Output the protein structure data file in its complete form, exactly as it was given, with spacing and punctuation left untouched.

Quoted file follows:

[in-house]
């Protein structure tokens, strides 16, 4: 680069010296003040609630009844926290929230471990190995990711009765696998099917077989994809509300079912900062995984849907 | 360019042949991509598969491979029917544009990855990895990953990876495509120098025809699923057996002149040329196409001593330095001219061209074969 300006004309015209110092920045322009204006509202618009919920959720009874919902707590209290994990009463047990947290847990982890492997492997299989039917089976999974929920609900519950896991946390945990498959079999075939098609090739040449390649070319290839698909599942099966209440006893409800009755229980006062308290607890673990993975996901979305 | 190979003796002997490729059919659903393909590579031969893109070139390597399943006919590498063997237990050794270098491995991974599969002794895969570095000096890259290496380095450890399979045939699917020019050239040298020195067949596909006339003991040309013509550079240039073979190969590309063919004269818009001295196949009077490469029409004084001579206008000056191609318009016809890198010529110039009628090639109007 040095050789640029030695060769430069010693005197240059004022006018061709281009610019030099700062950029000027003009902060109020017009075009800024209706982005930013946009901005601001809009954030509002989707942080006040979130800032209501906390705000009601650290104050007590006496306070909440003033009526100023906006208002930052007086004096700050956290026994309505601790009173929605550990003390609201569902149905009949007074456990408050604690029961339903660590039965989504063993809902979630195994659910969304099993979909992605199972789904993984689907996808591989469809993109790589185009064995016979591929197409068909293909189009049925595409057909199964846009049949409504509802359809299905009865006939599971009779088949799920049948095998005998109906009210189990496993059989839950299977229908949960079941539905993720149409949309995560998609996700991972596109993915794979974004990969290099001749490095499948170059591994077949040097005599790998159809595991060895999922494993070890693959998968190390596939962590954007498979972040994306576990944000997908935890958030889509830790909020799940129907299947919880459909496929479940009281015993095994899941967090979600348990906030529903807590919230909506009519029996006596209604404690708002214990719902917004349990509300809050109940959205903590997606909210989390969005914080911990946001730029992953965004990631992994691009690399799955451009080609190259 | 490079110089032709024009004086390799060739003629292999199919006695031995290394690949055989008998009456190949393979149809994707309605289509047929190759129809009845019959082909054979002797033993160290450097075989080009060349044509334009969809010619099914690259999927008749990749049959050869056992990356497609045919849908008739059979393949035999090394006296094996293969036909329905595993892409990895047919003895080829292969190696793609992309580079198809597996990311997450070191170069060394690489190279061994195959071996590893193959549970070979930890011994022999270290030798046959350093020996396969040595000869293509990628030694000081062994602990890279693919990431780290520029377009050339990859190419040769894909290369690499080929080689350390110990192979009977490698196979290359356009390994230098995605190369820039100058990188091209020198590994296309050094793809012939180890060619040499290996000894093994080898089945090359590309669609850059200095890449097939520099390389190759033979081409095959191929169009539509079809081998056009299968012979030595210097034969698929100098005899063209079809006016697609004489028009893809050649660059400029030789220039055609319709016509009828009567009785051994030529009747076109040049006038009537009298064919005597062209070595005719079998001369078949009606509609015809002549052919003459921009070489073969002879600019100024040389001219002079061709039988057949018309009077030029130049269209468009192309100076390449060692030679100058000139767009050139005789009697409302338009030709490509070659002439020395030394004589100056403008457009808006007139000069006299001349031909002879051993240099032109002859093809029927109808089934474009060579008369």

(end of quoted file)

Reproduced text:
[in-house]
């Protein structure tokens, strides 16, 4: 680069010296003040609630009844926290929230471990190995990711009765696998099917077989994809509300079912900062995984849907 | 360019042949991509598969491979029917544009990855990895990953990876495509120098025809699923057996002149040329196409001593330095001219061209074969 300006004309015209110092920045322009204006509202618009919920959720009874919902707590209290994990009463047990947290847990982890492997492997299989039917089976999974929920609900519950896991946390945990498959079999075939098609090739040449390649070319290839698909599942099966209440006893409800009755229980006062308290607890673990993975996901979305 | 190979003796002997490729059919659903393909590579031969893109070139390597399943006919590498063997237990050794270098491995991974599969002794895969570095000096890259290496380095450890399979045939699917020019050239040298020195067949596909006339003991040309013509550079240039073979190969590309063919004269818009001295196949009077490469029409004084001579206008000056191609318009016809890198010529110039009628090639109007 040095050789640029030695060769430069010693005197240059004022006018061709281009610019030099700062950029000027003009902060109020017009075009800024209706982005930013946009901005601001809009954030509002989707942080006040979130800032209501906390705000009601650290104050007590006496306070909440003033009526100023906006208002930052007086004096700050956290026994309505601790009173929605550990003390609201569902149905009949007074456990408050604690029961339903660590039965989504063993809902979630195994659910969304099993979909992605199972789904993984689907996808591989469809993109790589185009064995016979591929197409068909293909189009049925595409057909199964846009049949409504509802359809299905009865006939599971009779088949799920049948095998005998109906009210189990496993059989839950299977229908949960079941539905993720149409949309995560998609996700991972596109993915794979974004990969290099001749490095499948170059591994077949040097005599790998159809595991060895999922494993070890693959998968190390596939962590954007498979972040994306576990944000997908935890958030889509830790909020799940129907299947919880459909496929479940009281015993095994899941967090979600348990906030529903807590919230909506009519029996006596209604404690708002214990719902917004349990509300809050109940959205903590997606909210989390969005914080911990946001730029992953965004990631992994691009690399799955451009080609190259 | 490079110089032709024009004086390799060739003629292999199919006695031995290394690949055989008998009456190949393979149809994707309605289509047929190759129809009845019959082909054979002797033993160290450097075989080009060349044509334009969809010619099914690259999927008749990749049959050869056992990356497609045919849908008739059979393949035999090394006296094996293969036909329905595993892409990895047919003895080829292969190696793609992309580079198809597996990311997450070191170069060394690489190279061994195959071996590893193959549970070979930890011994022999270290030798046959350093020996396969040595000869293509990628030694000081062994602990890279693919990431780290520029377009050339990859190419040769894909290369690499080929080689350390110990192979009977490698196979290359356009390994230098995605190369820039100058990188091209020198590994296309050094793809012939180890060619040499290996000894093994080898089945090359590309669609850059200095890449097939520099390389190759033979081409095959191929169009539509079809081998056009299968012979030595210097034969698929100098005899063209079809006016697609004489028009893809050649660059400029030789220039055609319709016509009828009567009785051994030529009747076109040049006038009537009298064919005597062209070595005719079998001369078949009606509609015809002549052919003459921009070489073969002879600019100024040389001219002079061709039988057949018309009077030029130049269209468009192309100076390449060692030679100058000139767009050139005789009697409302338009030709490509070659002439020395030394004589100056403008457009808006007139000069006299001349031909002879051993240099032109002859093809029927109808089934474009060579008369």